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His is a classic case of entrepreneurship over design. Ravi Bajaj,aurguably one of the better menswear designers in this country,is rather low on the brand recall count. Reason?

Written by PriyankaPereira |
January 28, 2009 2:23:17 am

21 years later,Ravi Bajaj says his quest for the perfect jacket continues

His is a classic case of entrepreneurship over design. Ravi Bajaj,aurguably one of the better menswear designers in this country,is rather low on the brand recall count. Reason? He lets his work speak and believes he is above the chaos the fashion world offers and thrives on. A stickler for neatness,he just doesn’t fit in. A pure epicure where the good life is concerned,Bollywood-aided publicity and drunken page-three parties is where you’ll never find him.

And yet,he has more than survived 21 years in the profession. As the Delhi based gent,most loved for his pinstripe suits on men and chic cocktail saris on women,walks in in faded jeans and a black tee for our appointment at the Grand Hyatt in Mumbai,he’s almost apologetic for dressing so ‘regular’. “This is my travel gear; I’m driving down to Daman today,” he offers,ordering for an espresso.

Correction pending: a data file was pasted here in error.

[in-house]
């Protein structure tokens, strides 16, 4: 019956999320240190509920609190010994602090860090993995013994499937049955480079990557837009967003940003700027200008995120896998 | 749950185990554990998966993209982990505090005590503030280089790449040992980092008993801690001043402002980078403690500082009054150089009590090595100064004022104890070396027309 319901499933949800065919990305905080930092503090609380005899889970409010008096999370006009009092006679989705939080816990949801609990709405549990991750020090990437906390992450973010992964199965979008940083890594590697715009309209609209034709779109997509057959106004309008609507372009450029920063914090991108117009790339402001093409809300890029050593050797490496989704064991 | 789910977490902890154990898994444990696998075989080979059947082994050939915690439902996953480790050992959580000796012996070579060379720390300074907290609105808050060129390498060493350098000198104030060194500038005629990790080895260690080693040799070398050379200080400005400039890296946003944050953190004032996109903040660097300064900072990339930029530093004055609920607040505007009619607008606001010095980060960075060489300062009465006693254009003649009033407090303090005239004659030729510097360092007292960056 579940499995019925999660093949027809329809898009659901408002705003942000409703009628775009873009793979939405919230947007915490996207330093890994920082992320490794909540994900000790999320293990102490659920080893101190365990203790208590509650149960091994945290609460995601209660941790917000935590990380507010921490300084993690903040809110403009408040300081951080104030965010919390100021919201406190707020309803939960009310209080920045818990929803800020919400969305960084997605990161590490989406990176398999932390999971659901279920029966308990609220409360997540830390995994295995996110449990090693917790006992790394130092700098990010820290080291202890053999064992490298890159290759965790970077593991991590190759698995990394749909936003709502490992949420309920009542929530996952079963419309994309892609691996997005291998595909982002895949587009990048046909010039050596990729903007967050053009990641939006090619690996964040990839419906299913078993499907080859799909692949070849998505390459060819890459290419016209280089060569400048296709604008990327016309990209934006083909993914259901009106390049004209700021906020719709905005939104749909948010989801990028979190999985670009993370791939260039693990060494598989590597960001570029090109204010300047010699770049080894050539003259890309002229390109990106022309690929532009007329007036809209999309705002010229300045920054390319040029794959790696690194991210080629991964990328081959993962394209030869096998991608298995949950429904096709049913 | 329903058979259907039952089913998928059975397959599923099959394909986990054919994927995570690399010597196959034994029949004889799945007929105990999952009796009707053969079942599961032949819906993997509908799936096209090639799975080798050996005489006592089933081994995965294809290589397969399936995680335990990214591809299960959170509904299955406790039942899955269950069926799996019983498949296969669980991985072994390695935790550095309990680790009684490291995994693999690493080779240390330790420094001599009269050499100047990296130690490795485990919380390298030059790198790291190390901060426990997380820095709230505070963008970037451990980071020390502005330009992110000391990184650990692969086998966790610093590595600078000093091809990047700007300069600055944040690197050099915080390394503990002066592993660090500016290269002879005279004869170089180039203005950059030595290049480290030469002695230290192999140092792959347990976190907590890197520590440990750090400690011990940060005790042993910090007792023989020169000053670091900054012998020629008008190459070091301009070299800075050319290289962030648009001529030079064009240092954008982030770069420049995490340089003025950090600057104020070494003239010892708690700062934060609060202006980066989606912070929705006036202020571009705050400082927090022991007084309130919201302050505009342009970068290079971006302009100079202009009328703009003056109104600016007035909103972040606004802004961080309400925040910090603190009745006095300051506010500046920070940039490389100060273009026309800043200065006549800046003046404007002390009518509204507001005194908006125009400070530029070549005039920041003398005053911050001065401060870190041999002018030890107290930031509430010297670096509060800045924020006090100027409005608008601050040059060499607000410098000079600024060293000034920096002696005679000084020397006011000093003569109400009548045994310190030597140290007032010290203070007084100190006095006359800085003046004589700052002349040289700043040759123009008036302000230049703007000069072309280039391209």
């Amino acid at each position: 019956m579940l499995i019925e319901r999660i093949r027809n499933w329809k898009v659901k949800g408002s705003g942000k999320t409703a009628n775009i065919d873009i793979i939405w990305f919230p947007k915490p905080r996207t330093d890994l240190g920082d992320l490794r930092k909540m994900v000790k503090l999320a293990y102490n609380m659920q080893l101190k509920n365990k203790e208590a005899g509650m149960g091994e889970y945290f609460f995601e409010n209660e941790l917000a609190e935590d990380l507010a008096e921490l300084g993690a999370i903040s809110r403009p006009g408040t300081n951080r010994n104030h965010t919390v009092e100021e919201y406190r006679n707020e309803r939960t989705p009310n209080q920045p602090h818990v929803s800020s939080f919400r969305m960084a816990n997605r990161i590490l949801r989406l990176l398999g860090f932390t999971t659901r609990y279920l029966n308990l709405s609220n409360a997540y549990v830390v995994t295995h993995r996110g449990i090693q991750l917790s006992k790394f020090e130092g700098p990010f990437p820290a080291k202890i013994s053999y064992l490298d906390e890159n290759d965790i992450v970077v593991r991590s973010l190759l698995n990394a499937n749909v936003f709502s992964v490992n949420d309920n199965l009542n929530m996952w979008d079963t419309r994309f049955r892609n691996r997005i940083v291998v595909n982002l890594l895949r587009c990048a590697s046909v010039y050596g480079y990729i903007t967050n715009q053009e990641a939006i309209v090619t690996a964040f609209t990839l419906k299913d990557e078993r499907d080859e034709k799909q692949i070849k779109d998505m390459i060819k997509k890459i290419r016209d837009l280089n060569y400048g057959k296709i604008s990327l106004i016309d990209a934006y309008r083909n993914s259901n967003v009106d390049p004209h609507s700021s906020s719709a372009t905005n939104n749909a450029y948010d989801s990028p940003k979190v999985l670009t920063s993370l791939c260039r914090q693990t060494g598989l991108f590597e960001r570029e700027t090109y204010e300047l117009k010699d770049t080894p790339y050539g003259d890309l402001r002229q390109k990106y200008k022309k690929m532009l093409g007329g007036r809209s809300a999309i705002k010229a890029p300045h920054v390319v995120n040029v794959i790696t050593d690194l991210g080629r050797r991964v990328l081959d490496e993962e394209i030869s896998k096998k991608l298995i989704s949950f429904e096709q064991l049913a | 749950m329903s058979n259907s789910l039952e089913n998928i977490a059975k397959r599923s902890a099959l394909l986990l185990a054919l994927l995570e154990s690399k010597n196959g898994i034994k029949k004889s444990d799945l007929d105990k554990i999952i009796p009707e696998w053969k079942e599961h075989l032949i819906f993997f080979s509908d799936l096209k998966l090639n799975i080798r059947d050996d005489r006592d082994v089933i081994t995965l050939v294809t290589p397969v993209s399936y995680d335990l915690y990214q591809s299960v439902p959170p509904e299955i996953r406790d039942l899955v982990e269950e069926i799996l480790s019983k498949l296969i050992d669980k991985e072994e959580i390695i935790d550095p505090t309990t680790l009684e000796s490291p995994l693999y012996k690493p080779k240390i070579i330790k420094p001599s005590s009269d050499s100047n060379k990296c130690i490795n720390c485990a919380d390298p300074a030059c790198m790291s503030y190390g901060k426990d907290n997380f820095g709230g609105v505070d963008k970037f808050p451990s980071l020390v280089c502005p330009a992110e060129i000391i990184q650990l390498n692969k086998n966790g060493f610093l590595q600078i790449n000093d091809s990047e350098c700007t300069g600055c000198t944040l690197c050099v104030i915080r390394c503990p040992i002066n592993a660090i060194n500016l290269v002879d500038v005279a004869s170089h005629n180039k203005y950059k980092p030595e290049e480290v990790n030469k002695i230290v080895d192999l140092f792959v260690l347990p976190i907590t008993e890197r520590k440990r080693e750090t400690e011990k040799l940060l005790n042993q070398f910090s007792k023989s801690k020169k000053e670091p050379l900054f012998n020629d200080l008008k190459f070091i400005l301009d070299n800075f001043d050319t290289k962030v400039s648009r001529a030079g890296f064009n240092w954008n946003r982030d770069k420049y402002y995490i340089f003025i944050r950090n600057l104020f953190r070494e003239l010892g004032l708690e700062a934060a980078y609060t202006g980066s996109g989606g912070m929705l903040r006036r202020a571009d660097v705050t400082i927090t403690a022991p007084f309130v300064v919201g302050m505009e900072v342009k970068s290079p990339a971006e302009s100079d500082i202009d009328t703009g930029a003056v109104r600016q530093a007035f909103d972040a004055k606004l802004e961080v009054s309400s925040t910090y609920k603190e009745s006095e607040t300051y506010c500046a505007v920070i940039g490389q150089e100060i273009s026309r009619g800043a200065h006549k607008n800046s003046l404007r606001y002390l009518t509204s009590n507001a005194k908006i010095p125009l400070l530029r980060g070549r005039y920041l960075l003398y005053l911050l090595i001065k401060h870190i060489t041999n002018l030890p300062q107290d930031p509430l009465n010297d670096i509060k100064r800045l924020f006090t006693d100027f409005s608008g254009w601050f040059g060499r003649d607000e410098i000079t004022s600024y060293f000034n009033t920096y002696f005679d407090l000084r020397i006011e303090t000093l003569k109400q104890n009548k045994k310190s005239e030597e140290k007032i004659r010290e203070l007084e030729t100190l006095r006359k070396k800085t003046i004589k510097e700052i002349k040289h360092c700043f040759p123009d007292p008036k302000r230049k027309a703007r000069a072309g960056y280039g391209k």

Coffee is his greatest love; it’s made him open a rooftop café at Delhi’s Emporio Mall. Sybarite Bajaj travels the world to try out different cuisines and plans to open a wine bar next. “Fashion always extends to lifestyle. Good friends and fine wine make me happy,” he says,adding his pal and contemporary Suneet Varma and he have been friends since school.

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“Later,we also studied design together in London and started off doing shows together. I still talk to him every single day,” he smiles.

Two decades in fashion is literally a lifetime for many in the young fraternity. “Yes. I have matured as a designer,my design process has changed and techniques have become sophisticated. But my quest for the perfect jacket still continues,” he says modestly,as his cuts are comparable to those Italian geniuses whose names we swear by.

Bajaj launched his eponymous label – a menswear collection in 1987. But for a designer who stayed away from wedding ensembles for so many years,has in his last collection designed the poncho sari,he also now has A-line lehengas,bandhgalas,sherwanis and kurtas. “Indian wear is the biggest money spinner today. And you will survive here only if you start designing Indian clothes. Moreover,everybody from Giorgio Armani to Brioni is making suits. I had to innovate,” he says also planning to start his bespoke service,where customers can choose everything from the fabric to the cut to even the buttons they want.

One of the first designers to offer couture to the Indian market,when it was merely a fledgling concern here,clearly stayed out of India’s first couture week in Mumbai last year. “I wasn’t invited,” he says grudgingly,adding,“I would love to be a part of it this year,provided they invite me.”

For Bajaj,dressing up Bollywood isn’t an option either. “I don’t know anyone in films and I don’t believe in having Bollywood stars as showstoppers. For a designer who has showcased 42 collections,why would I want Neha Dhupia walk the ramp for me?” he asks as he sips on some more coffee. “She will have to pay me for doing that.”

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